There is a nice article about Opentopia on narrative.ly. The journalists interviewed us and several owners of the cams you see here on the site.
A scroll through the site Opentopia offers hundreds of such views from publicly available cameras streaming online — more than 820 in the U.S. alone — silently gazing over public parks, into waiting rooms, on front porches. This antidote to reality television encourages patience and discovery: the subtle thrill of live surveillance footage, of watching while being unseen, brings the power of spying to any viewer with a broadband connection and time on their hands.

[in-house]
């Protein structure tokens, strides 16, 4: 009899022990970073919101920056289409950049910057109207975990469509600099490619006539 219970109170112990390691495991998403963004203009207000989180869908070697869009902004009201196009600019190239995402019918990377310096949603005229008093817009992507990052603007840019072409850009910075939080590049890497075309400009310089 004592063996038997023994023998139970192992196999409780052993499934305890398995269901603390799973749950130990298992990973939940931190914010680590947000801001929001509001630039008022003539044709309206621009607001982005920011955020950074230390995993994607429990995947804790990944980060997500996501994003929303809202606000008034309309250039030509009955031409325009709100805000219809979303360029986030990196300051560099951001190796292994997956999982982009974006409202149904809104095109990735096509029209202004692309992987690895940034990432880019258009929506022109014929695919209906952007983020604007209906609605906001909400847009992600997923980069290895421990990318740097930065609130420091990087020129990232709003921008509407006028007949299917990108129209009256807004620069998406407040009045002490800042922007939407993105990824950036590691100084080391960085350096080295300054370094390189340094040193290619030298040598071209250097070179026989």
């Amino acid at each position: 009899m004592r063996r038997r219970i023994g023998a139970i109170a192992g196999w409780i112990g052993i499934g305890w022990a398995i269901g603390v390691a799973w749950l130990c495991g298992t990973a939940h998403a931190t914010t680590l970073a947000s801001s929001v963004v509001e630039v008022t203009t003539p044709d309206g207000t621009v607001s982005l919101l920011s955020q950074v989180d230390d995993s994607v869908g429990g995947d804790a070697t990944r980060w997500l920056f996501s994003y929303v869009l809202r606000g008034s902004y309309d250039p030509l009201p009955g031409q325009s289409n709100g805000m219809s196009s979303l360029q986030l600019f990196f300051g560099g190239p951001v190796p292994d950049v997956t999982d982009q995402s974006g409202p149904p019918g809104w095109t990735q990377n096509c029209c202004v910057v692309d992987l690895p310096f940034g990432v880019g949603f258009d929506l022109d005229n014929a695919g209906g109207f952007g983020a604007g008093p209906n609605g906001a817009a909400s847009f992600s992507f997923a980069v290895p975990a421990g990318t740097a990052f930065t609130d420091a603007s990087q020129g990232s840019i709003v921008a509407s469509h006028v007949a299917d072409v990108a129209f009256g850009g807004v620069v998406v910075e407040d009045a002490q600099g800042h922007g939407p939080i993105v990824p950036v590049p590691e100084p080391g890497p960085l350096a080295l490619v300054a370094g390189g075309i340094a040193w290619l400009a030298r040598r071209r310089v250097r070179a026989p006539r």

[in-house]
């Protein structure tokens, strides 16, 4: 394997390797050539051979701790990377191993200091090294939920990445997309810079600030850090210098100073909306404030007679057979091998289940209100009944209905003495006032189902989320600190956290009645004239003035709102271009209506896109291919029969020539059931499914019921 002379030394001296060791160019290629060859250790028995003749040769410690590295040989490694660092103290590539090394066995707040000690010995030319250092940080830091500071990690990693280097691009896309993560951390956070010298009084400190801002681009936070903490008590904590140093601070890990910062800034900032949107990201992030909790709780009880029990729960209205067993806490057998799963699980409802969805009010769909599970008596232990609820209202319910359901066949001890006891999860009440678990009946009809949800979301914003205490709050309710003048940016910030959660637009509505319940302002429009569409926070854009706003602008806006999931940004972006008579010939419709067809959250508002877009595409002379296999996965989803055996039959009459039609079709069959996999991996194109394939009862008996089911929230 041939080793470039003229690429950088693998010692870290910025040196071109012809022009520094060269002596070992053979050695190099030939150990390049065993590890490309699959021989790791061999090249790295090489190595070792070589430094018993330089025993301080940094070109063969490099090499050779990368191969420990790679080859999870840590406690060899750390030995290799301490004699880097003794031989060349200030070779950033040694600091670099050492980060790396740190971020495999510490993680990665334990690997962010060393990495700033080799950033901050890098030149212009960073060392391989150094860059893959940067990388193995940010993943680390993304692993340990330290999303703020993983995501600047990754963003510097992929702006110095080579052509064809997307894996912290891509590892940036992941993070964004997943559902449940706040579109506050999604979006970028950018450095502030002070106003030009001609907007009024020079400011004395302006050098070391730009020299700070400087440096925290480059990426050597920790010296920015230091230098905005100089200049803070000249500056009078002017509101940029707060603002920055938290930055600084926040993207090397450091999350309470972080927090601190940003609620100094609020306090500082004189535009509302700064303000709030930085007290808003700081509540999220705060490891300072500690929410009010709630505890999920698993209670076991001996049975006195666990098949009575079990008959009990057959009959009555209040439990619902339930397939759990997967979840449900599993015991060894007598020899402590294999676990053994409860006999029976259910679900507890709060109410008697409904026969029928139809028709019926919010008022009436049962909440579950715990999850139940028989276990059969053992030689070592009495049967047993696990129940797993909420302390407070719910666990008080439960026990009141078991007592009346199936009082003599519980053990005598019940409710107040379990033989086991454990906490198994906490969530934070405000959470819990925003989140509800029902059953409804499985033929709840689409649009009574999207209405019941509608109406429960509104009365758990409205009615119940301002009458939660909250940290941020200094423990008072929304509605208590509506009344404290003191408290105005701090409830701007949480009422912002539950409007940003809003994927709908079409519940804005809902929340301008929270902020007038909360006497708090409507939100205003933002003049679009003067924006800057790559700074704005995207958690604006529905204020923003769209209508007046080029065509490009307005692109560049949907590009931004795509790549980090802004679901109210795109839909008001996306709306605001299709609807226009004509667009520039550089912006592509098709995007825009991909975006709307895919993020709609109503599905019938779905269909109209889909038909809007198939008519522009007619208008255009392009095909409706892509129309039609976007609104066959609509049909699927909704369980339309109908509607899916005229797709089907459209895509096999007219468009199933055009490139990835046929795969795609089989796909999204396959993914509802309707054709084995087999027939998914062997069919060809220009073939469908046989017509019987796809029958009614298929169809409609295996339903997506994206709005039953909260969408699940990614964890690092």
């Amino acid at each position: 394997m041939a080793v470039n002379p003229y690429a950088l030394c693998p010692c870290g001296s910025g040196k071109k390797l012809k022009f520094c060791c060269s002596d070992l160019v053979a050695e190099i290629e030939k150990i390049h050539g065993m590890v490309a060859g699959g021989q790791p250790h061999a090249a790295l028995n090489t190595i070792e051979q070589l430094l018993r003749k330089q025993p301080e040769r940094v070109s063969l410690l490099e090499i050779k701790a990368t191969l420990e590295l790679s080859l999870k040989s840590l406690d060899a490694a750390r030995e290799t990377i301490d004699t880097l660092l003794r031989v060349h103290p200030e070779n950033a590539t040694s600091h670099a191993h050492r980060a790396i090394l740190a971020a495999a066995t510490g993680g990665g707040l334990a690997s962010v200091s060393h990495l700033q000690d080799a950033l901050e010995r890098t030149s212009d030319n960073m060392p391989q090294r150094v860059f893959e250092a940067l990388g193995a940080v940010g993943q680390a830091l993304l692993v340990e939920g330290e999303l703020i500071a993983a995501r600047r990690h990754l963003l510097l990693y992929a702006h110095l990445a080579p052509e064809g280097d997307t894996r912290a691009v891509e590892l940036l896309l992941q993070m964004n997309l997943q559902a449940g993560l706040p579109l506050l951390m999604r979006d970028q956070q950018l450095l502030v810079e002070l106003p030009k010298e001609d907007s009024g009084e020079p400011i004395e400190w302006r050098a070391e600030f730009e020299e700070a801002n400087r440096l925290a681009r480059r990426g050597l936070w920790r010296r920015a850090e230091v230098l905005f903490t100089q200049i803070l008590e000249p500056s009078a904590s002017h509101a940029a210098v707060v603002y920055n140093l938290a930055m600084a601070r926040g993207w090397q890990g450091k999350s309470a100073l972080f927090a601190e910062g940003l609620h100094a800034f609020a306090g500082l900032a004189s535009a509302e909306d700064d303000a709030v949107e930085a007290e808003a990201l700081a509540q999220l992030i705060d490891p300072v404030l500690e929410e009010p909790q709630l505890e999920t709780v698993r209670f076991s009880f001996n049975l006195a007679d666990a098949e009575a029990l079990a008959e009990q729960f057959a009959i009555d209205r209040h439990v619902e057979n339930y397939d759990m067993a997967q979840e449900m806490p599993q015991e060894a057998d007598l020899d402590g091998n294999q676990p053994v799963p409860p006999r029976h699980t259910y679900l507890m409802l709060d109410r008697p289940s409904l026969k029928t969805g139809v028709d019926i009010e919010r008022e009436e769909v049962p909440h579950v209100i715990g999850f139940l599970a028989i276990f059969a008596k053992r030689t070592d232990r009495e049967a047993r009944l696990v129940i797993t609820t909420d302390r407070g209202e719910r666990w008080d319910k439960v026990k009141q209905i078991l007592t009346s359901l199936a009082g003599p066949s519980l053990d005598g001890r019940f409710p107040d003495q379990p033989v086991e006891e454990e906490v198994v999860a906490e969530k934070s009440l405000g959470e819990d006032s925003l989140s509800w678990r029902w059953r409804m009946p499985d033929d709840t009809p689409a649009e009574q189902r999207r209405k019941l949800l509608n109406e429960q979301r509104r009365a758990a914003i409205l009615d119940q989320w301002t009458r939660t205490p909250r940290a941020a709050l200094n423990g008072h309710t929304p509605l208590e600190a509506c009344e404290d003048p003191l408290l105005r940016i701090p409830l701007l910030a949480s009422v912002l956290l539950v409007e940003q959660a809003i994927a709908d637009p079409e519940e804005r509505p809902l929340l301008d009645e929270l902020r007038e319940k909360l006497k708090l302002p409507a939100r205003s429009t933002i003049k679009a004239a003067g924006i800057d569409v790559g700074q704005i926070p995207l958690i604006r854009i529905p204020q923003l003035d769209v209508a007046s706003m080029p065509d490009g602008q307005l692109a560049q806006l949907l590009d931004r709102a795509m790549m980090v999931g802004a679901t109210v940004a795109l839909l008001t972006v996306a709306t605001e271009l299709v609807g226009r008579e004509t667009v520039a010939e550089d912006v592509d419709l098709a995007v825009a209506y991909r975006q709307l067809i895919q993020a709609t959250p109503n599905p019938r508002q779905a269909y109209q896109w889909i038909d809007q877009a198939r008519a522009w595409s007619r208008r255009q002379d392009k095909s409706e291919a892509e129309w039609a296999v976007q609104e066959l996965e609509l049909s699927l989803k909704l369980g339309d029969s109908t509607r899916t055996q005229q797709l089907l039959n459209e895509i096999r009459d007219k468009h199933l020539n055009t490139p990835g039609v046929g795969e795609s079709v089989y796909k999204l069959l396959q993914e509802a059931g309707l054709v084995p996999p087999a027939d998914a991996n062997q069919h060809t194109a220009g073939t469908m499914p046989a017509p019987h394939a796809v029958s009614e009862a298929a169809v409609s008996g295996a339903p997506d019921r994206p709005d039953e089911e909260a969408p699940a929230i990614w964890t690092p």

Webcam aggregation sites touch on the paradox of data availability — we choose to share much of our lives publicly but often feel uneasy at the thought of being watched. The reality is that so much of what we do, especially when viewed through the stationary lens of a webcam, is mundane. In fact, the sheer ordinariness of our day-to-day routines can be seen as protection, a way to inoculate against privacy invasion by turning the Big Brother eye on yourself.
The article discusses this paradox and the border zone between what is public and what isn’t. Indeed, probably most of the cams you find on this site were meant to be public. Some of them are accidental. And that’s part of the intrigue. The cam feeds have been found automatically, so we don’t necessarily know in advance. And don’t assume that you know what people want. The owner of a camera that shows their living room might actually be perfectly fine about sharing it with you. If you yourself wouldn’t be, that’s fine too.
July 5, 2014 at 2:53 pm | Mentions | No comment